When the DR process is instigated, different teams can be set into action to carry out their delegated tasks to start bringing together the various areas of recovery into a homogeneous functional mass. Within these processes will be constant dialogue throughout the company, discussing everything from what security to implement to mitigate future issues, right down to at what point of the backed up data should the recovery team start from, i.e., from the previous day’s backup or even from another day’s backup. This would ultimately depend on verification as to when a breach occurred, what was breached, the length of the incursion, whether or not the threat actor(s) have been penetrating the network for an extended period of time, leaving multiple backdoors into the system for future access.  This would add additional tasks onto the recovery team as to how far into the stored backups should they go to verify that any breach tools haven’t been bundled up inside the scheduled backup data.  

Taking the understanding that ‘logically’ the backed up data is completely intact and free from malicious code following is a number of recovery options that can be implemented:


Bare metal recovery – This is the process of recovering any data required (unaffected by any possible breach) directly onto a new/repurposed unformatted device. This can be expensive to consider, especially if you don’t have a spare physical server lying about in a storeroom, and if the said device hasn’t been used for a while and the system operating system hasn’t been updated for a while. 


Recovery to a New/Existing Virtual Machine – This is one of the more modern facilities preferred for those who want a fast restore of their data. The recovered data could be downloaded from the cloud storage or directly from the onsite backup solution. The benefit of restoring directly on to a new VM is that it will be on readily available equipment, and maybe created directly on a device which had been breached. However, this would not take place until the device in question has been fully checked for any lingering issues which allowed a breach to take place.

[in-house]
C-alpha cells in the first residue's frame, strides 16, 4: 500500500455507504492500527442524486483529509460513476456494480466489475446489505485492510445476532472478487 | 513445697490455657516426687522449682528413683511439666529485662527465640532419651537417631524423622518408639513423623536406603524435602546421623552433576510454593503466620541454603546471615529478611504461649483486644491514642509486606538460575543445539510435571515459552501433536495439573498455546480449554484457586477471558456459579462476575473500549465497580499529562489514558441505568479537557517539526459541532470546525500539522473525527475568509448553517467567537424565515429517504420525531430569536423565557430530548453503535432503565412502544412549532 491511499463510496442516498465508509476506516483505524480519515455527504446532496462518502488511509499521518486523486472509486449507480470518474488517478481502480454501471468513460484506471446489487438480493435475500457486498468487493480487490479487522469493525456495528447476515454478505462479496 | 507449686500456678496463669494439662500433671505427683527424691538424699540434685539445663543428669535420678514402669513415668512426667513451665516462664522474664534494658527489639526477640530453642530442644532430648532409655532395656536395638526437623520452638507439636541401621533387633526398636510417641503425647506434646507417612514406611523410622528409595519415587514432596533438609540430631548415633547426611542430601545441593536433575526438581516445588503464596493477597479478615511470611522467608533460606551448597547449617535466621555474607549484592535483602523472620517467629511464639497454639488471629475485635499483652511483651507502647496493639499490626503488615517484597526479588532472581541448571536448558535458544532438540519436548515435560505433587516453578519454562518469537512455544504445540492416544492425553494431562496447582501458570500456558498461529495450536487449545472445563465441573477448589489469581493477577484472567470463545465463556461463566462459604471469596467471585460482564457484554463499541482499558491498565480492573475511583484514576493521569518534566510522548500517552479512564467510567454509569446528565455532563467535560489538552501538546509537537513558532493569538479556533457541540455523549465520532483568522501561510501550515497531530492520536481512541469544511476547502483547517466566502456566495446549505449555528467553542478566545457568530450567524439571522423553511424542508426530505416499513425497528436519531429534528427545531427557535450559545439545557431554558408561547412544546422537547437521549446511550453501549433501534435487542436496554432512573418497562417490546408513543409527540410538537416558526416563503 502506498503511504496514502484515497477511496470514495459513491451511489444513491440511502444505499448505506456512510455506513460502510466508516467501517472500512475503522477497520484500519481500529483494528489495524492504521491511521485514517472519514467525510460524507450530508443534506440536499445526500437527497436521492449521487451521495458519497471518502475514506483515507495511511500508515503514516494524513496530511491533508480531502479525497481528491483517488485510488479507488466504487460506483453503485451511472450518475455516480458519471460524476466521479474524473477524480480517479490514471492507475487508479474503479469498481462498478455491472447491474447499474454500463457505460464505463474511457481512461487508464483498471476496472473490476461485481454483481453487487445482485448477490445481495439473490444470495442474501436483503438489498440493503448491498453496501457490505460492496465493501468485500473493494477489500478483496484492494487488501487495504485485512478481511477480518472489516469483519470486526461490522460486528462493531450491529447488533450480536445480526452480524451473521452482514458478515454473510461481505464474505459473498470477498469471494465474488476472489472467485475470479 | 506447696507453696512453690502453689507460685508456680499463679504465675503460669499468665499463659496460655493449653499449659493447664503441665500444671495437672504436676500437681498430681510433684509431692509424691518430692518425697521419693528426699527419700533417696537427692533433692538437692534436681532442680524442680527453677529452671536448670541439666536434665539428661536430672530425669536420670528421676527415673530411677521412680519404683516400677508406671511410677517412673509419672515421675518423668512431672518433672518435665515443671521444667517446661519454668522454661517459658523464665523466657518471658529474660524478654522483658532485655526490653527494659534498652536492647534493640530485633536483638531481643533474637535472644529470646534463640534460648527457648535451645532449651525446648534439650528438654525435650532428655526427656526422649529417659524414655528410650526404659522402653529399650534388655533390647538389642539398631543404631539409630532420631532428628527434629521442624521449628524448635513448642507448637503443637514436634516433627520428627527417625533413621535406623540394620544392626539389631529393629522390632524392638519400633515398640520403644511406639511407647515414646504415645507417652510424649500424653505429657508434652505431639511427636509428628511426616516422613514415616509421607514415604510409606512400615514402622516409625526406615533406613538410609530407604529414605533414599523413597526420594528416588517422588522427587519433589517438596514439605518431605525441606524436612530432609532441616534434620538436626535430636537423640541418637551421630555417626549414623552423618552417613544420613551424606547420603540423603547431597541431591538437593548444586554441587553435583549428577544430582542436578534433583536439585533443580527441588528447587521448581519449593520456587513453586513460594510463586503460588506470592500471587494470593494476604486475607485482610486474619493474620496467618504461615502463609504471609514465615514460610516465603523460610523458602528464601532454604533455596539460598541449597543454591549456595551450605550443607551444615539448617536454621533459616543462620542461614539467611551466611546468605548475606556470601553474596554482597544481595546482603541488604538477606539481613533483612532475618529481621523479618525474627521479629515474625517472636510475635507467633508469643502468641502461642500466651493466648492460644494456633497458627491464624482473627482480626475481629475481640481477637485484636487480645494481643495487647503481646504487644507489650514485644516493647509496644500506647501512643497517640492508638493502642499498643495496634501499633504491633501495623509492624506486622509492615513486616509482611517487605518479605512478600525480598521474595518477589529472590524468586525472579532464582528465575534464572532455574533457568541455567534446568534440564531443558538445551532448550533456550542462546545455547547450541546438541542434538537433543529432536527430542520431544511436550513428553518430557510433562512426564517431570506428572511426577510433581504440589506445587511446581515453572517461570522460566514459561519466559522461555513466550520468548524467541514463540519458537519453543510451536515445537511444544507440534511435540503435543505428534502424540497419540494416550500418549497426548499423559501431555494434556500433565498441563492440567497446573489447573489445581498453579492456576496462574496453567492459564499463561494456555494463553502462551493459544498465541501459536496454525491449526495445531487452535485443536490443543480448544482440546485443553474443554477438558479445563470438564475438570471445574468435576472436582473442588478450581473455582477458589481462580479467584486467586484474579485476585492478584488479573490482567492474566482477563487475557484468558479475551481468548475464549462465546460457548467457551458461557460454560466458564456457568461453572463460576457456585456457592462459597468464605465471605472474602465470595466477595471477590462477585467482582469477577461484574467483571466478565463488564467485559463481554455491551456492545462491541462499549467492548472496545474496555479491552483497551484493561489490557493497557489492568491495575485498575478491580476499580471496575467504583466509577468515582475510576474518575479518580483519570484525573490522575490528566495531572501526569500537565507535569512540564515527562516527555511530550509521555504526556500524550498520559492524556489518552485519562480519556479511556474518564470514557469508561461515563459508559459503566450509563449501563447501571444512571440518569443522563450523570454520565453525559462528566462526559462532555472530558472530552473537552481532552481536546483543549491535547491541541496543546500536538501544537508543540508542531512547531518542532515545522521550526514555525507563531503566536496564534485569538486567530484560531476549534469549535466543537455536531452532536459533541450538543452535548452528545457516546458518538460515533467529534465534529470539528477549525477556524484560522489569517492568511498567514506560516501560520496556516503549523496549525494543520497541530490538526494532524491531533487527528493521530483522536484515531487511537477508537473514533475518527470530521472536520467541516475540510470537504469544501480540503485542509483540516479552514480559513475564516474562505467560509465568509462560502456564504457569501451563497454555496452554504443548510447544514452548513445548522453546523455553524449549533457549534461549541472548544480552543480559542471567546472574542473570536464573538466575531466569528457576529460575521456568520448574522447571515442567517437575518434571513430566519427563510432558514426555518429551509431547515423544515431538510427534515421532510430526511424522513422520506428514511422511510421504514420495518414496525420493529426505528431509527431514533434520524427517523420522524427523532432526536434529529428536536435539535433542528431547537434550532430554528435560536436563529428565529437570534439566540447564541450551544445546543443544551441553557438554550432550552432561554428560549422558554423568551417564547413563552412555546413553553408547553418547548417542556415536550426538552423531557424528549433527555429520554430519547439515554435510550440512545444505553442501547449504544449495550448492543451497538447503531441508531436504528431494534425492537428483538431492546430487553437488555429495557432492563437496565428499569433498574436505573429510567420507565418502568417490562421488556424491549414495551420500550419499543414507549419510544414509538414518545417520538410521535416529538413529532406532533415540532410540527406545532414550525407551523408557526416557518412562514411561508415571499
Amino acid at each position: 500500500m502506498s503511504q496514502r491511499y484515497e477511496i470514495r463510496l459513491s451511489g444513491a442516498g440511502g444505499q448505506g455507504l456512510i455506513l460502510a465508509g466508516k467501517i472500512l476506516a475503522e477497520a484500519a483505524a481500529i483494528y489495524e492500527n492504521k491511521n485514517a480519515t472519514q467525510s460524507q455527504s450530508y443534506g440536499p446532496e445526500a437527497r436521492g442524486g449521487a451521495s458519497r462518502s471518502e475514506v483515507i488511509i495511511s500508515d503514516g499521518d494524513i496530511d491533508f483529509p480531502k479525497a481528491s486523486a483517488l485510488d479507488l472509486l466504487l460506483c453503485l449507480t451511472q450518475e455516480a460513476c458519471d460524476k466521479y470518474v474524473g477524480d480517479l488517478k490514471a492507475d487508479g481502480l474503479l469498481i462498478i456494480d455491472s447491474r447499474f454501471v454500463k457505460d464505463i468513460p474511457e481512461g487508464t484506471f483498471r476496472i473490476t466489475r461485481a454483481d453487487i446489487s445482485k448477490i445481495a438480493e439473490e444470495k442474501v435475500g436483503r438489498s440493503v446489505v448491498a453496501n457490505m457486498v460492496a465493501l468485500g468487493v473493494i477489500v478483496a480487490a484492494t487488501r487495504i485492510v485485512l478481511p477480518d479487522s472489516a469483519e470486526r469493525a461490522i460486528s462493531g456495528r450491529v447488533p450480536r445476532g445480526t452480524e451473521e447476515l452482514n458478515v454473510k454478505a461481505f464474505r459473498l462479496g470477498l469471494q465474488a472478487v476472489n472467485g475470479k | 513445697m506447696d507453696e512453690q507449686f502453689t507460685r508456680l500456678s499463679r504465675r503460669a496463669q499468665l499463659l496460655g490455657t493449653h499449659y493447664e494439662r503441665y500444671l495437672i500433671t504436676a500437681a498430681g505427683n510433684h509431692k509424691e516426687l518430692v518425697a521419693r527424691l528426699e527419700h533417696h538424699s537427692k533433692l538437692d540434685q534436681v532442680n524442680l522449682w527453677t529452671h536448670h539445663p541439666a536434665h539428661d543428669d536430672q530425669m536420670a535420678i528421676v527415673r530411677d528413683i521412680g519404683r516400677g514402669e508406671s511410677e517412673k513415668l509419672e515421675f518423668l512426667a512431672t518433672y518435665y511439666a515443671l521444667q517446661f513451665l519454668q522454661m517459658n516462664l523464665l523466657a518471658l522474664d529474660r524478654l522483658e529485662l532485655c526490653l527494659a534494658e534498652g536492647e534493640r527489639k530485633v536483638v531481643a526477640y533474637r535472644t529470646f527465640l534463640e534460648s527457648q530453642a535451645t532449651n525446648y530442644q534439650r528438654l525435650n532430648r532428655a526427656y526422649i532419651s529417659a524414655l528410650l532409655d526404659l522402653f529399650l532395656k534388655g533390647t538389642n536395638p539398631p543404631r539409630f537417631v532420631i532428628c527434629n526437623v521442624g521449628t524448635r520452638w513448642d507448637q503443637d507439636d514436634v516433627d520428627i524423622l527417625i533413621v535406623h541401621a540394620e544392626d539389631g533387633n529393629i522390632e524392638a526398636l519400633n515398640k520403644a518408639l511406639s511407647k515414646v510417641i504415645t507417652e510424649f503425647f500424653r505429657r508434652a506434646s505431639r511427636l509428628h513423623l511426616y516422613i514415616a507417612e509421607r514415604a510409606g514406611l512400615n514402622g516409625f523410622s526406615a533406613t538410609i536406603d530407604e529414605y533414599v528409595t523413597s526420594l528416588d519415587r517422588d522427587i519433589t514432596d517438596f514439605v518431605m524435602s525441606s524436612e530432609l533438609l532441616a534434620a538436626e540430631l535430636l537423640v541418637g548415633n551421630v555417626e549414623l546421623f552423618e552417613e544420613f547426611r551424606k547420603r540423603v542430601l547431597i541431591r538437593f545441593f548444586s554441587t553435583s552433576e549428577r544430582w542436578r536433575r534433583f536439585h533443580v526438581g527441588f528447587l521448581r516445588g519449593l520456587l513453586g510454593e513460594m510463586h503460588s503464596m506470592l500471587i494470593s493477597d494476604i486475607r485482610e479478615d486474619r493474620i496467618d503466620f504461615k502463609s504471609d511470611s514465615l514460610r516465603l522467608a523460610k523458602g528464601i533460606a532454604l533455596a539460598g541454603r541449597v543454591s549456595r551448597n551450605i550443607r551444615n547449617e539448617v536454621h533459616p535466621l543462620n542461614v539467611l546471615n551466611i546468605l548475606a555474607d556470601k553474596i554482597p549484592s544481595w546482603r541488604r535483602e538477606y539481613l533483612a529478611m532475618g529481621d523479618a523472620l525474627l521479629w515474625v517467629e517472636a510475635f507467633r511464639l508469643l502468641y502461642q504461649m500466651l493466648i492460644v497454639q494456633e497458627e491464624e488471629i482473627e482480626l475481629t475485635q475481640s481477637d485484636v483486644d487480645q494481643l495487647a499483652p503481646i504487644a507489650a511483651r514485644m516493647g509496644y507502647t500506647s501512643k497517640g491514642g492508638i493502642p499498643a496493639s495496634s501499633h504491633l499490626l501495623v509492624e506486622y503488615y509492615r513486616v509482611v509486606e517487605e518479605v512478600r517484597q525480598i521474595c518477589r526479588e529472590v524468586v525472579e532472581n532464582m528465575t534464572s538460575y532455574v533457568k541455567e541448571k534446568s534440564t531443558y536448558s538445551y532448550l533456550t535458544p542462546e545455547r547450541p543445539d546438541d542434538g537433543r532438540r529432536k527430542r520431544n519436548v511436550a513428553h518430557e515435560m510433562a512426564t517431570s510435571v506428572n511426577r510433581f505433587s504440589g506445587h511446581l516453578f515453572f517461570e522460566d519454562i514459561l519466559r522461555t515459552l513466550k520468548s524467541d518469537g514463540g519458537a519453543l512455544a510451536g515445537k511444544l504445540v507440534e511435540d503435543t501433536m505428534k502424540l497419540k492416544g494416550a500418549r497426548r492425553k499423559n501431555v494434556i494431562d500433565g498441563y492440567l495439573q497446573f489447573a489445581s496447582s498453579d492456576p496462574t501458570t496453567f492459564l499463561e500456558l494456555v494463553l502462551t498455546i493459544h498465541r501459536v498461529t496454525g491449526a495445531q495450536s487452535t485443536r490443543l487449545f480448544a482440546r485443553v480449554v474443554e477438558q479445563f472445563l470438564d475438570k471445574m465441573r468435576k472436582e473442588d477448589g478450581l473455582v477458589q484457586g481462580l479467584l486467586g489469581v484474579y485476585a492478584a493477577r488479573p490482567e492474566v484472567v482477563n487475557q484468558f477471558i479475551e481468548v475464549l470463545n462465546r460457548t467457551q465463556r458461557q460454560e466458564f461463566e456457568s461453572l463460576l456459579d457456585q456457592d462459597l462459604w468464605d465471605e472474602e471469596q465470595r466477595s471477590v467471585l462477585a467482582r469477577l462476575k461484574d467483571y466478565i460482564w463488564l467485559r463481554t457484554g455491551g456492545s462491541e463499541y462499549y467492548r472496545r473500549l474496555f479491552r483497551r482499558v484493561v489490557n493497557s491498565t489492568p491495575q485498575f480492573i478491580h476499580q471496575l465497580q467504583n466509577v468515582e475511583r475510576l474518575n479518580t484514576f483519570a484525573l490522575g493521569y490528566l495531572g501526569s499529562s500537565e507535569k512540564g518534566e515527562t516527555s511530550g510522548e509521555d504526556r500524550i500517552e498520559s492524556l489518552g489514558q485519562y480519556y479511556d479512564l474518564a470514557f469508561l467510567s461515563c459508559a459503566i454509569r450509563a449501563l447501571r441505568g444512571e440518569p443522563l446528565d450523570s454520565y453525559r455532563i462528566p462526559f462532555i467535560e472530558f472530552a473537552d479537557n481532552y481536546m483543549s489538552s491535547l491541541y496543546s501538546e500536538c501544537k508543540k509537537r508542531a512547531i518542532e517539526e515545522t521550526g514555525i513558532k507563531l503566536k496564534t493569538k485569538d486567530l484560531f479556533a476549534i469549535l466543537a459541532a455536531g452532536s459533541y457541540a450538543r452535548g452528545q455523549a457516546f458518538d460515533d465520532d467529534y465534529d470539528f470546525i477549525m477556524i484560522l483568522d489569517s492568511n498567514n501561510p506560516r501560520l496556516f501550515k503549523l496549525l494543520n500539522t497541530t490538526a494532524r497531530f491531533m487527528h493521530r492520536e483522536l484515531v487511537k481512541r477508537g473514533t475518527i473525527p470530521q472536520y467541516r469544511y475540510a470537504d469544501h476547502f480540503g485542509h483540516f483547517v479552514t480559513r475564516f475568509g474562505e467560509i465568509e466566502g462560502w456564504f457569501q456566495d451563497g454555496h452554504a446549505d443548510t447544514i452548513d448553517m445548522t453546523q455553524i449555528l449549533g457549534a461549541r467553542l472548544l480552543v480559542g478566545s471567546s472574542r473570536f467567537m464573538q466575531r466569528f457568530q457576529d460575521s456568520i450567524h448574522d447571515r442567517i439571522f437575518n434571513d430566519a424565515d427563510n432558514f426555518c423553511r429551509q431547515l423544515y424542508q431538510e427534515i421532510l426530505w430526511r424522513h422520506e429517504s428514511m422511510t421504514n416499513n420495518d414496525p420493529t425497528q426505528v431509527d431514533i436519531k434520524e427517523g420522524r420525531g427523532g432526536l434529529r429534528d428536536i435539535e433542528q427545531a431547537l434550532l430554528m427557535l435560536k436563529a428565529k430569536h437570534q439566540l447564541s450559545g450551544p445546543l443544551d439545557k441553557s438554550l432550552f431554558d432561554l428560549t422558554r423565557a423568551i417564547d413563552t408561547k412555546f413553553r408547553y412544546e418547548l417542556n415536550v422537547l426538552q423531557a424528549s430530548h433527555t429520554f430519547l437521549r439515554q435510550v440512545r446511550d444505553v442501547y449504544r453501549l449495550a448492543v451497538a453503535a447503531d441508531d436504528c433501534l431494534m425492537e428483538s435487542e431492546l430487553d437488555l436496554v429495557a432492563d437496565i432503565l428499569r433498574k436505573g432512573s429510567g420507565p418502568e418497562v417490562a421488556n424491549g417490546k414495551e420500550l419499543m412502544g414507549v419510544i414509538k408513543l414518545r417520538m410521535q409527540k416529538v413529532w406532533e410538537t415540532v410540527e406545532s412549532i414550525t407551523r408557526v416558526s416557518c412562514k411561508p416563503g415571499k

The following recovery can act as an interim solution while the recovery to a new/existing virtual machine is completed:


Recovery to a cloud based virtual machine – For those already working directly with tools like Microsoft’s Azure and Amazon’s AWS (and other related products) this seems to be the way to the future for some companies. For those with onsite infrastructure but with their backups directly in the cloud a simple addition of a copy of their servers could be started within the cloud and all their onsite infrastructure pointed to that virtual machine as the default server, until their onsite devices have been prepared and secured ready for the data to be restored to it. 


As stated above some larger companies, out-with the Tycom client pool, have taken the leap to have all their actual network infrastructure within the cloud environment. This could be seen as the future for business networking, with only items like switches, firewalls and computers/laptops/tablets being the onsite physical presence of the company’s network infrastructure. This would see the heavy power items, the company servers, being hosted in the cloud and any costs would be levied from the “compute” power consumed by use of these devices and cost for storage and retrieval of the company’s data. However, full cloud integration and cloud computing is a story for another article.